José Graziano da Silva is Director-General of the Food and Agriculture Organization of the United Nations (FAO). Andrew MacMillan, former head of the FAO Investment Center.
– European nations from which millions once left to escape hardship and hunger – Greece, Ireland, Italy – are today destinations for others doing the same.
Many people are on the move. The really big numbers relate to rural-urban migration in developing countries. In 1950, 746 million people lived in cities, 30 percent of the world’s population. By 2014, urban population reached 3.9 billion (54 percent).
By comparison, about 4 million migrants have moved into OECD countries each year since 2007.(*) And 60 percent of Europe’s 3.4 million immigrants in 2013 came from other European Union member states or already held EU citizenship. Those from outside amounted to less than 0.3 percent of the EU’s population.
Conflicts in Afghanistan, Iraq and Syria, along with the breakdown of law or of freedom in Libya, Eritrea, Somalia and South Sudan, have catalyzed a surge in asylum seekers – whose numbers climbed to 800,000 in OECD countries alone in 2014 and who, under international law, must be protected.
Growing apprehension in some recipient countries has led to calls for fences and walls to cut migrant flows. Barriers, however, are costly, can be circumvented, and are all too reminiscent of the restrictions on liberty from which many migrants are seeking refuge.
The urge for a better life is the main driving force for migration, both local and international. People are “pulled” by the belief that better prospects exist elsewhere. As mobile phones and internet access have reached the remotest corners of the world, such beliefs have proliferated.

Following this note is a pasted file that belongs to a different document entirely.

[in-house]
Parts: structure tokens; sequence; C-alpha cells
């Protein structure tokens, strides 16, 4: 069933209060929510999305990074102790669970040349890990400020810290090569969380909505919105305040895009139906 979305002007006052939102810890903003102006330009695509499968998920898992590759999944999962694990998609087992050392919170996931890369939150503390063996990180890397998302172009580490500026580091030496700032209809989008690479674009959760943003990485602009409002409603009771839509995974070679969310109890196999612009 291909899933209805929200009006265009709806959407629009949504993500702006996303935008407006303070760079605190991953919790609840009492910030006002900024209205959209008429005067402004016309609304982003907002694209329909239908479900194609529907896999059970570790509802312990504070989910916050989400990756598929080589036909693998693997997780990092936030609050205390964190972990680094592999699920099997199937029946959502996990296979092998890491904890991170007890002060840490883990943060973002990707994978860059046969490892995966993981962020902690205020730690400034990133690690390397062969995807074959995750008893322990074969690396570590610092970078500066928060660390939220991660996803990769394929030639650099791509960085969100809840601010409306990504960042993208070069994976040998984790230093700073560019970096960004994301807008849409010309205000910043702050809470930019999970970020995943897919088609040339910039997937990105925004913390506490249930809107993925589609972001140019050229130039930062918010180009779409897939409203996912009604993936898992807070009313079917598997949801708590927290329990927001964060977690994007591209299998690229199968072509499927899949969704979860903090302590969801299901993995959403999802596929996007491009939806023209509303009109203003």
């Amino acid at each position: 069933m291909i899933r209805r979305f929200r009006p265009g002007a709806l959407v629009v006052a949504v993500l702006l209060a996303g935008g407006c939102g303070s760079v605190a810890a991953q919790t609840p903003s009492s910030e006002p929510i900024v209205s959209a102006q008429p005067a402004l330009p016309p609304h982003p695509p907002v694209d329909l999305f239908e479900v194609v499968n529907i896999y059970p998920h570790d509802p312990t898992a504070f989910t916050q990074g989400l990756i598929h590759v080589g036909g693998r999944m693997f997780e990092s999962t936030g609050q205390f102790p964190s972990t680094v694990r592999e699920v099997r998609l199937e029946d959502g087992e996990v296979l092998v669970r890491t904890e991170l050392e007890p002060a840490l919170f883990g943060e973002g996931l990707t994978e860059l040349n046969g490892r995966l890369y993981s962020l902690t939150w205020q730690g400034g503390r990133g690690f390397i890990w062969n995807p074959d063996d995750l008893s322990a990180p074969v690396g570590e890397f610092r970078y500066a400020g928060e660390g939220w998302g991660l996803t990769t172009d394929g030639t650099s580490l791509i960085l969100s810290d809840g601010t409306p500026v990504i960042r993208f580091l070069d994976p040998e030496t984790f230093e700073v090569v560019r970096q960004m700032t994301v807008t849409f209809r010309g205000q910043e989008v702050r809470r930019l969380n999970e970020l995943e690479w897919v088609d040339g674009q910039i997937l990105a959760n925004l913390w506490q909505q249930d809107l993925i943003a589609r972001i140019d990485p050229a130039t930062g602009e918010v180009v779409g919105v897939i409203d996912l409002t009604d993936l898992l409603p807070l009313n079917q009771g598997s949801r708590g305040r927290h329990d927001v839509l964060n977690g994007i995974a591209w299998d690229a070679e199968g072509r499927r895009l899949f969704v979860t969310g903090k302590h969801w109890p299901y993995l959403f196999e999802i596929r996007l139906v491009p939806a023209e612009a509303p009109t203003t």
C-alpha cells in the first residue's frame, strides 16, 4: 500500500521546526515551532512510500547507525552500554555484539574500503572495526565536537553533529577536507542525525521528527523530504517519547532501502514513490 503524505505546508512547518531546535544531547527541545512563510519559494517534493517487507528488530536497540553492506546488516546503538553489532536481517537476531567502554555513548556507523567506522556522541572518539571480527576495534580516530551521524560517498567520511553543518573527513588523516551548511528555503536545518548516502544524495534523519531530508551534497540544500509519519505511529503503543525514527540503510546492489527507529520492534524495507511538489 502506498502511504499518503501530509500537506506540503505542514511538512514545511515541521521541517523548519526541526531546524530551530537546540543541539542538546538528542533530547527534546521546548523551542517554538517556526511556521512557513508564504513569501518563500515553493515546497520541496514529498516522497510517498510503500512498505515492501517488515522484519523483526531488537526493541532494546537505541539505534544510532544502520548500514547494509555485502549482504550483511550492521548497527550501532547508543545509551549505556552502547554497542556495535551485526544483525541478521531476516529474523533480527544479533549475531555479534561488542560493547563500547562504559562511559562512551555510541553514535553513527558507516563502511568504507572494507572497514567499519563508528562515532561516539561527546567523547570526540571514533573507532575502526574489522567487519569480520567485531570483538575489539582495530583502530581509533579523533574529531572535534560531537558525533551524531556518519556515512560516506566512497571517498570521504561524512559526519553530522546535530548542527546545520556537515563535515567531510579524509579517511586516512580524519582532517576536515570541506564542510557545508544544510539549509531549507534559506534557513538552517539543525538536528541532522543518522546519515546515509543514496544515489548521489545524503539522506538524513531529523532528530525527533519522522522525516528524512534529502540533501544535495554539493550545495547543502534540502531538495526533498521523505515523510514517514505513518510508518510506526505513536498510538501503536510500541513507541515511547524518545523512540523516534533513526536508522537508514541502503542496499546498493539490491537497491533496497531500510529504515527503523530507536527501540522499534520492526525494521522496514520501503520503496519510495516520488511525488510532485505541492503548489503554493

For those countries wishing to reduce cross-border migratory pressures, the best option is probably to address the root causes. This entails actions that foster peace and security where there is conflict and oppression. It also implies closing the widening gaps in living standards, both between nations and between rich and poor in the countries that economic migrants are leaving.
Some destination countries have cut social security allowances for new arrivals in a bid to reduce their attraction. But more fundamental policy shifts in wealthier societies towards deterring their own people’s most conspicuous consumption behavior are needed. This will not be easy. It could involve having consumers meet the full costs of the environmental and social damage incurred in the production and use of what they buy.
Extreme poverty is found mainly in rural communities, where most internal migration begins. Poverty is not simply a matter of low incomes but also of limited access to adequate housing, clean water, energy, decent education and health services. On almost every score, rural people are worse off than city dwellers and also more vulnerable to shocks. Paradoxically, the incidence of hunger and malnutrition is highest in the very communities that produce much of the world’s food.
Urbanization seems bound to further widen these gaps. Cash remittances sent by first-generation local and international migrants to their relations back home help, but are usually modest in scale.